I do not think Israel’s Operation Protective Edge is hugely controversial in this regard. During the bombardment, over 2000 people were killed, mainly civilians, including 500 Palestinian children. The Israeli government claimed that it was seeking to destroy Hamas’ ability to send rockets into Israel, and it took all required precautions not to directly target civilians. Specific civilian casualties could not have been predicted as unique events. Hence, they were accidental in contrast to Hamas’ deliberate targeting of Israeli civilians. However, the notion that Israel is not responsible for the predictable deaths of civilians in Gaza is a severe abuse of the accidents narrative. It goes against the idea that we are responsible for the reasonably predictable consequences of our actions, common notions of moral responsibility, and basic international humanitarian law. Even the US State Department condemned Israel’s bombardments of UNRWA schools, though not the occupation.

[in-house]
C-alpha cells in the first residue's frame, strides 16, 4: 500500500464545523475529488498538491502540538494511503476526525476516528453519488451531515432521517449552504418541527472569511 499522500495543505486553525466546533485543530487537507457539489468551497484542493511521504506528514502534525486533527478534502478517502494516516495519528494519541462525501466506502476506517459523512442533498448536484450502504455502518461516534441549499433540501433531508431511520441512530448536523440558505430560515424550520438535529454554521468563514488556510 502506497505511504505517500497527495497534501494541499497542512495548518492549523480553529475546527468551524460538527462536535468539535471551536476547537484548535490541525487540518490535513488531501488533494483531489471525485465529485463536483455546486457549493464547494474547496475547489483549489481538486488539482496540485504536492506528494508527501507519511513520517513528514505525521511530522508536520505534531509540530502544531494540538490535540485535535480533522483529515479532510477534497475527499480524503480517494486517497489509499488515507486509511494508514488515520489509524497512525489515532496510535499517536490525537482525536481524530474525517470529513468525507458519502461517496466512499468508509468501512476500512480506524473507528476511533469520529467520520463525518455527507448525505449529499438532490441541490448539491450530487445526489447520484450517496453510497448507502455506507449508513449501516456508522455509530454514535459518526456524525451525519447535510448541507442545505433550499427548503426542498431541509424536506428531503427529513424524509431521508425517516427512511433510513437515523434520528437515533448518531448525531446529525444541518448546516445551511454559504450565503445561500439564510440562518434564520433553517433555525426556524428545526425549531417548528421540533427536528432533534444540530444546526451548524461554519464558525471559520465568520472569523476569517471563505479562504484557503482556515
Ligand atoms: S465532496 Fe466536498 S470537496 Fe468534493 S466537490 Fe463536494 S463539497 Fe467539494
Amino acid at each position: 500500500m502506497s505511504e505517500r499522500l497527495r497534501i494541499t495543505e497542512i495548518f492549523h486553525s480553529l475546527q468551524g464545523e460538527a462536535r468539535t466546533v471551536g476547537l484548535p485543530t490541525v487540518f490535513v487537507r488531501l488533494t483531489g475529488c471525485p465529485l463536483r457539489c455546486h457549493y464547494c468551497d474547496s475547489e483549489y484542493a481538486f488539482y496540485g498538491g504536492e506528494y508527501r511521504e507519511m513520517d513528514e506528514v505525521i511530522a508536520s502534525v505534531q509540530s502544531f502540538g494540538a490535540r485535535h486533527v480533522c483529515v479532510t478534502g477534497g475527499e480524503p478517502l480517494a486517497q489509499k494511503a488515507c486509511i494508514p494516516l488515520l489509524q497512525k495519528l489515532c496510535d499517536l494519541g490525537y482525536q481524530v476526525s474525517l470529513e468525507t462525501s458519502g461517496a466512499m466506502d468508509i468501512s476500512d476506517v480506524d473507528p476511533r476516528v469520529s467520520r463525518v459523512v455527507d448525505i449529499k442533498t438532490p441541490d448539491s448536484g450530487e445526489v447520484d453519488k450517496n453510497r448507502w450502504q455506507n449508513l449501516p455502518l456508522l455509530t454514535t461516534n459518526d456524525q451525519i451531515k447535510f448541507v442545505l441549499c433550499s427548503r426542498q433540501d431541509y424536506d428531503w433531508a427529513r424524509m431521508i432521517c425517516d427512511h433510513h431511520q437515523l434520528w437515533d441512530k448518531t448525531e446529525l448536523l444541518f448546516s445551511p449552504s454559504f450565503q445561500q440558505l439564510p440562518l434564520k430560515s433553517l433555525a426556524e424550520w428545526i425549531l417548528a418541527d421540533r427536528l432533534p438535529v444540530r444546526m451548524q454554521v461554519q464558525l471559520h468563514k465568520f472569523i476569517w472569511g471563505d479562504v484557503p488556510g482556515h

The article you refer to, ‘Accidents Don’t Just Happen’, was written in response to NATO’s Kosovo and Afghan wars. To understand how civilian deaths become permissible when constructed as accidents, I looked at the historical development of the modern legal doctrine of negligence in the United States, a move away from the strict liability of accidents, which emerged through a series of court rulings in favour of risk-taking corporations in the middle of the nineteenth-century. We can actually learn something about the construction of ‘accidents’ in war by looking at the history of how injury and death caused by corporate accidents in the heyday of industrialization became normalized and legitimated in harmonization with the needs of the new entrepreneurial system. I further developed some of these ideas in one of the chapters of my Arendt book, ‘How Dangerous it can be to be Innocent: War and the Law’, reprinted in an edited volume on Hannah Arendt and the Law.